For mambo-phpShop, the most useful help will probably come from mambo-phpshop.net. It hosts a set of forums, as well as documentation and a demo that you can log into either as a shopper or as the admin. In the documentation section, you'll find two manuals: a User Manual, which most users will consult, and a Developer's Manual, which advanced users may want to explore. There is a Live Shops section that provides a list of sites that run mambo-phpShop. If you plan to use mambo-phpShop, you might consider registering at mambo-phpShop.net and joining the forums either as a lurker or a contributor.

Sample sites

One interesting Web site that runs mambo-phpShop is Australian BlackFire Technology, which sells Apple Macintosh computer equipment. If you take a look at this product listing, you'll see how they make use of product attribute lists in order to allow the customer to select additional RAM (512 is the default; 1GB adds $189 extra), wireless capability (none, Airport Extreme for $117 extra, Bluetooth + Airport Extreme for $194 extra), AppleCare (none or 3 year extended service agreement which adds on $229 to total price), or a surge protector option for $39. Each of these things adds a certain amount to the base cost of AUD$1,329.05, and the shopping cart shows all the options chosen so the customer sees exactly what features they chose and how much extra each feature adds onto the cost. Take a look at this product, the Apple Pro Speaker adapter/amplifier. Notice how at the bottom of the page, additional products are displayed that the company believes you would be interested in if you are looking at the Apple Pro Speaker adapter/amplifier. And it's easy to click on it to add it to your shopping cart, thanks to mambo-phpShop's ability to set up related products for each product.

The Council of Writing Program Administrators serves as a nice example of what you can do with Drupal+E-Commerce. The entire shopping cart consists of only three products, but these are not shippable items; they are subscriptions that must be renewed by the customer on an annual basis. The FAQ section explains to the customer that he can register for free to use the site, but to get the most out of it, including access to archives in the last two years, he will have to pay a membership fee. The FAQ section explains that the customer will be sent a reminder email when it is time to renew. This type of functionality is possible thanks to Drupal's Taxonomy Access Control module, which protects content from unauthorized registered users. E-Commerce's support for recurring payments provides the ability for the administrator to send out automated notices to customers, informing them that their subscriptions will be expiring soon. E-Commerce's "role inheritance" allows users to automatically be authorized when their payment is received. If their subscription expires, they are automatically removed from that authorization level until another payment is received.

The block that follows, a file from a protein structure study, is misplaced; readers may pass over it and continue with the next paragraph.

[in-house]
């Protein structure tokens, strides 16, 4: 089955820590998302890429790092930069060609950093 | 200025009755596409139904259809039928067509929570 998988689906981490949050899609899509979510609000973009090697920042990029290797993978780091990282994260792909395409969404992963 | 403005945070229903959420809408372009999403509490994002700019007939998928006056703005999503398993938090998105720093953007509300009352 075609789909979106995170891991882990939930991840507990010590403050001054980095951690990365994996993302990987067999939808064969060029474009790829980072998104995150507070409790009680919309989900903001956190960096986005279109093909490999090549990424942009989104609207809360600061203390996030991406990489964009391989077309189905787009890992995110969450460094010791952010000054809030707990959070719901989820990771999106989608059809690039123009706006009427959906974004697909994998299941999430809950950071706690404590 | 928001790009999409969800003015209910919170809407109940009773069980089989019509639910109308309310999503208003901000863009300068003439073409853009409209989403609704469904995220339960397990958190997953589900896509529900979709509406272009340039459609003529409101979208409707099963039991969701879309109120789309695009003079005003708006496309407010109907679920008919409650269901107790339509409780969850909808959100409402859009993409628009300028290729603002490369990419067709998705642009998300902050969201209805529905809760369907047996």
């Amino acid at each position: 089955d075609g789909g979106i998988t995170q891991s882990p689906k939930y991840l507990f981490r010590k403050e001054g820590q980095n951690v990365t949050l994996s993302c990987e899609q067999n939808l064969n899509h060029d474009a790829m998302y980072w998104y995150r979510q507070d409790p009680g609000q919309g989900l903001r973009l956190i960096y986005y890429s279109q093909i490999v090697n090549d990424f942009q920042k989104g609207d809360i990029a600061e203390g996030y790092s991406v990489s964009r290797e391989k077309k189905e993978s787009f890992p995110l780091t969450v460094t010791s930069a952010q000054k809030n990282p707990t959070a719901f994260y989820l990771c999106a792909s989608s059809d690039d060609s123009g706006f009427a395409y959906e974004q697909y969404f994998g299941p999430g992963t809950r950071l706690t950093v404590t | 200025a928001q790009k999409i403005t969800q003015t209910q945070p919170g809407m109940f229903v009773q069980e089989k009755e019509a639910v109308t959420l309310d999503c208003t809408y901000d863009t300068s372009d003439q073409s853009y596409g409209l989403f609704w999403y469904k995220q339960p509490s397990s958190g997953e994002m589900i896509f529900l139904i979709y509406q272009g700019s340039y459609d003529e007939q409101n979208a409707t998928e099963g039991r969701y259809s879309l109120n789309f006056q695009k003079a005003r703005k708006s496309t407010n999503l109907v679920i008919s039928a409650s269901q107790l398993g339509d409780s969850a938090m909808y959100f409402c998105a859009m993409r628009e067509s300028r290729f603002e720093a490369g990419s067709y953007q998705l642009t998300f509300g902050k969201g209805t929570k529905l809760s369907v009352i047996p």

Conclusion

Making a choice between Drupal's E-Commerce and Mambo's mambo-phpShop requires you to also choose a CMS. Both systems have their strengths and weaknesses, but if you want to get a powerful shopping cart system up and running quickly, mambo-phpShop is the way to go, especially if a main goal of your Web site is to sell lots of products.

At the present time, Drupal's E-Commerce shopping cart just isn't quite as nice as mambo-phpShop. But if the pace of development continues and sales taxes make it into the next release, then its only real weakness will be a lack of a function to calculate shipping costs based on shipment weight. If that can be remedied, it will have pretty much everything it needs to compete with mambo-phpShop with the exception of a few small niceties, such as product attribute lists, which depending upon your shopping cart needs may or may not be important.

People who aren't too technically minded and aren't looking for a long learning process should be pleasantly surprised by how much they can do with the Mambo and mambo-phpShop combination. Drupal users have a lot to be proud of too, as E-Commerce helps them stay with the CMS they know and love.